“It just seemed like it would be a fun thing to do,” Cohen says, “and my wife, of course, says ‘Do it, do it, do it,’ because she says she loves my singing.”
Getz and her husband, two-time Grammy honoree Bob Tucker, co-produced Cohen’s record. Both also perform on it, with Getz on piano and Tucker on guitar.
Los Angeles Magazine critic Greg Goldin—whom Cohen says is a long-time family friend—wrote the liner notes, in which he gives a glowing review to the music. “The voice, like the man, is wry, intimate, clever and knowing,” Goldin writes, while the songs “resonate with the journey, love and love-lost and love-regained, but not without a necessary tincture of rebellion and irony.”
Aside from Goldin, Cohen says he has not had any written reviews of his album, although his fellow board members on the California Jazz Foundation reportedly all like it.
The album is currently for sale on cdbaby.com, iTunes, Amazon, and at Amoeba Music, Cohen says, although the formal release party is set for Oct. 8, to coincide with his performance at the Hollywood Studio Bar and Grill.
A second appearance is in the works for November at Nola in downtown, and Cohen says he is also hard at work identifying material for a second album.
Cohen disclaims any expectation of becoming the next big jazz vocal sensation, or of quitting the practice of law should this occur.
“It would certainly be tempting, but I can’t imagine that happening,” he says, because “I do enjoy practicing too.”
“I want to work, and I want to play,” Cohen says, and having his own practice has helped him to balance his interests.
“Being able to say ‘I’ll be in the studio today’ is nice,” Cohen admits, as is his ability to run out the door for a jam session on a moment’s notice.
“It’s nice that I don’t have to report to anybody,” he says, and “if I don’t have anything to do, I can run home, grab my drums and be ready to go in five minutes.”
Even though he had once grown weary of traveling and touring, Cohen is ready to give it a second go-round.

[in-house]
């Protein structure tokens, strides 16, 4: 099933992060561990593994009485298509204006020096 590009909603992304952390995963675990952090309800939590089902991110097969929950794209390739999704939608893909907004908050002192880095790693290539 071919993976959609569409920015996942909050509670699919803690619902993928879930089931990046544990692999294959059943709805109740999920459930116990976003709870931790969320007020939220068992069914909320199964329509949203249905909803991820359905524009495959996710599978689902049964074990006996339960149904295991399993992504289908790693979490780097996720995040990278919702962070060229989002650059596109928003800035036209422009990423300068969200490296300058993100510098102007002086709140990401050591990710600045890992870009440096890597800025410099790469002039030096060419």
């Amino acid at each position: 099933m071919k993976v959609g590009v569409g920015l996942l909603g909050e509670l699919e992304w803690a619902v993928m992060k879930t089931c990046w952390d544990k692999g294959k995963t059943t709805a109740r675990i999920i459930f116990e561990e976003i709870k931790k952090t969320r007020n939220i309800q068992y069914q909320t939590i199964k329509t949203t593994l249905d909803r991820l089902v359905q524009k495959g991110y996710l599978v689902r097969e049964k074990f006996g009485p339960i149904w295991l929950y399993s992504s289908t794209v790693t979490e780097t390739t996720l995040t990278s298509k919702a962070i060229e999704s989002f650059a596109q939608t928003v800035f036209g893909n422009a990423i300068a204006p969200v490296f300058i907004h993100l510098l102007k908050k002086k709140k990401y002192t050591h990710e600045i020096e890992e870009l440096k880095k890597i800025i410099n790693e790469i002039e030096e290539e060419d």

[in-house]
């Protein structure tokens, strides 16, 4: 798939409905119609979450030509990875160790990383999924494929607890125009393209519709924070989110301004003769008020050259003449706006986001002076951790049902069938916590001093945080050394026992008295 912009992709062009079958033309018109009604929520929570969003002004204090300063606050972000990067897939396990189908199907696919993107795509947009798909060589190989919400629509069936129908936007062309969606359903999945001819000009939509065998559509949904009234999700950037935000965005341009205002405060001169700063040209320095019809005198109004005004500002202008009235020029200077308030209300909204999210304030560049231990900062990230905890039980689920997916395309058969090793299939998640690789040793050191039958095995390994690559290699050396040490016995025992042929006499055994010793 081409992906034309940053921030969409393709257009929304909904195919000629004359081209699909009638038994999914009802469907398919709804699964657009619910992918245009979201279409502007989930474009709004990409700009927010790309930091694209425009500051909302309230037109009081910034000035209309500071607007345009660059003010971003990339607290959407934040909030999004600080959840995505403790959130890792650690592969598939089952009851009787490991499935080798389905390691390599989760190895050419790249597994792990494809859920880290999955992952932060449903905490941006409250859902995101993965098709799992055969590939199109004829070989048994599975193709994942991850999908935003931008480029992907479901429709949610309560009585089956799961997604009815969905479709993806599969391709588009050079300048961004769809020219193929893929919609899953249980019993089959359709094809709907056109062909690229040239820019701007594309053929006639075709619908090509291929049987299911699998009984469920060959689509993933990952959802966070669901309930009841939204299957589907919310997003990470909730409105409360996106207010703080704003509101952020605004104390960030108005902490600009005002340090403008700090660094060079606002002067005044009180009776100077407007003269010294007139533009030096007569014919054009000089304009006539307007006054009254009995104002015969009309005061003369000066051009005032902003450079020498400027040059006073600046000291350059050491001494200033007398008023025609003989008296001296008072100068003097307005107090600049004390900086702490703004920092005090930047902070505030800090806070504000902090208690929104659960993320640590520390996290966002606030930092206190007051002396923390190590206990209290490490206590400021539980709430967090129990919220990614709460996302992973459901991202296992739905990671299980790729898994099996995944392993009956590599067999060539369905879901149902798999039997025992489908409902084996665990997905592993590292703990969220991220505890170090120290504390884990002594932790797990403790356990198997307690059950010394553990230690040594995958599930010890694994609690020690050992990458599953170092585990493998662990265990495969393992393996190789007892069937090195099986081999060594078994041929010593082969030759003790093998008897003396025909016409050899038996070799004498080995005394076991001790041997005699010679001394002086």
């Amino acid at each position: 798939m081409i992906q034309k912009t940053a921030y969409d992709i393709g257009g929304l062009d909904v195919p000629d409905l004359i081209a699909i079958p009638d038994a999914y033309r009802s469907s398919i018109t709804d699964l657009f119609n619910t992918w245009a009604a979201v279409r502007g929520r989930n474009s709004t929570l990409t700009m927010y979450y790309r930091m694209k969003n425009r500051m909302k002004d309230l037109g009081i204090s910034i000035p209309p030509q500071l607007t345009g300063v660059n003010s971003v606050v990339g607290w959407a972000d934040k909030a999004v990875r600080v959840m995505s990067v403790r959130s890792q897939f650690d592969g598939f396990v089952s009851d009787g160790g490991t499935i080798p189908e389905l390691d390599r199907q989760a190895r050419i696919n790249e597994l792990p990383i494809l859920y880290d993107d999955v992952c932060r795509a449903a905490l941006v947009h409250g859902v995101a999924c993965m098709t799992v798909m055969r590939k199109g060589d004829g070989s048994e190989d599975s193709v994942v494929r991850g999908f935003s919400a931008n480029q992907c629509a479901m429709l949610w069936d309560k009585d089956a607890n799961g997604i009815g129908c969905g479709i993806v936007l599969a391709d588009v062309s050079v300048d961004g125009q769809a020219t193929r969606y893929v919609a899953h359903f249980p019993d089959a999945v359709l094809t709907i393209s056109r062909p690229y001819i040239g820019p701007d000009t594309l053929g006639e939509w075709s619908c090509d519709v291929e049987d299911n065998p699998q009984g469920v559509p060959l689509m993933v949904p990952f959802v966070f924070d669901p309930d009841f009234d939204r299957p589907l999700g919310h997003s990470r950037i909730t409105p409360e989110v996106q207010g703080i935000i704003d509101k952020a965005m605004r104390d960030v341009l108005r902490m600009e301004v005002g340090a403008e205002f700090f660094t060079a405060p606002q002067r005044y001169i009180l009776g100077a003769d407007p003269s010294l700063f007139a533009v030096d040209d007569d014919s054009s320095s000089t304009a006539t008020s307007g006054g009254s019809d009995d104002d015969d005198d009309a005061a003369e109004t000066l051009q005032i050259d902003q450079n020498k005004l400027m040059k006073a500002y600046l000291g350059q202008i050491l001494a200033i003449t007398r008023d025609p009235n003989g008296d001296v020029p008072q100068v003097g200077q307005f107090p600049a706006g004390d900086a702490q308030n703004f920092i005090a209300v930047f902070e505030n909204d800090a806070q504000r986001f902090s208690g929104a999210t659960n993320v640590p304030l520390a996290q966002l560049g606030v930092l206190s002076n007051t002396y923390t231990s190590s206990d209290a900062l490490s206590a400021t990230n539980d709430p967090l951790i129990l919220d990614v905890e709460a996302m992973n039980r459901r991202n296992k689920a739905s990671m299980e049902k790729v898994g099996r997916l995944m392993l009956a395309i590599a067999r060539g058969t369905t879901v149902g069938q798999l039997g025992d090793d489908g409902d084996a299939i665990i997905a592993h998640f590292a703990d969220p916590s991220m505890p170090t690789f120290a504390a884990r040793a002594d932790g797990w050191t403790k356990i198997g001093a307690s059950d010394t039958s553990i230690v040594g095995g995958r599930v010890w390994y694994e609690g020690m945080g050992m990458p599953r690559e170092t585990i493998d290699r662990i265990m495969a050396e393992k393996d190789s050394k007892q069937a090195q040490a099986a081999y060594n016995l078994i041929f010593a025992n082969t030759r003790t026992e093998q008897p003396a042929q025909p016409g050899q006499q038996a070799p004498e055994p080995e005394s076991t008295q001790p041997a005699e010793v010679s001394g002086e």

“I would love to have somebody call me and say, ‘Go on the road,’ ” he says. “If I’m not in court that week, I’d do it.”
Right now, he adds, he doesn’t have any trials set, “so if anybody wants to swoop me up for a tour, this is the time.”
CD Showcases Cohen’s Unusual Musical Talents
By MARC B. HAEFELE, Staff Writer
There seem to be enough celebrated rock drummer vocalists around—think Levon Helm, formerly of The Band; Don Henley, formerly of the Eagles; and every now and then, Ringo Star, formerly of the Beatles. But jazz drummer vocalists are relatively scarce—the only well known one who comes to mind is Bing Crosby.
Paul Cohen is a very experienced jazz drummer and a good one. And now he’s taken it upon himself not just to sing, but to record a CD of a dozen ballads—mostly lesser known, but nearly all of them very good. And to show off a voice previously unheard, at least outside the courtroom. What kind of voice is it? A bit high pitched, somewhere between that of Mose Allison and Chet Baker, let’s say. He uses it quite well, generally speaking, and even flaunts a nice crooner vibrato on his take of “Laura.” There’s plenty of musicianship here, if not yet the showmanship you’d hear from a truly experienced club performer.
But Cohen will deal with that oversight in his live debut Oct. 8 at the Hollywood Studio Bar and Grill. The kid shows a lot of promise, and hey, he’s only 73. And he’s already made it from Sole Practitioner to Soul Practitioner.
Copyright 2011, Metropolitan News Company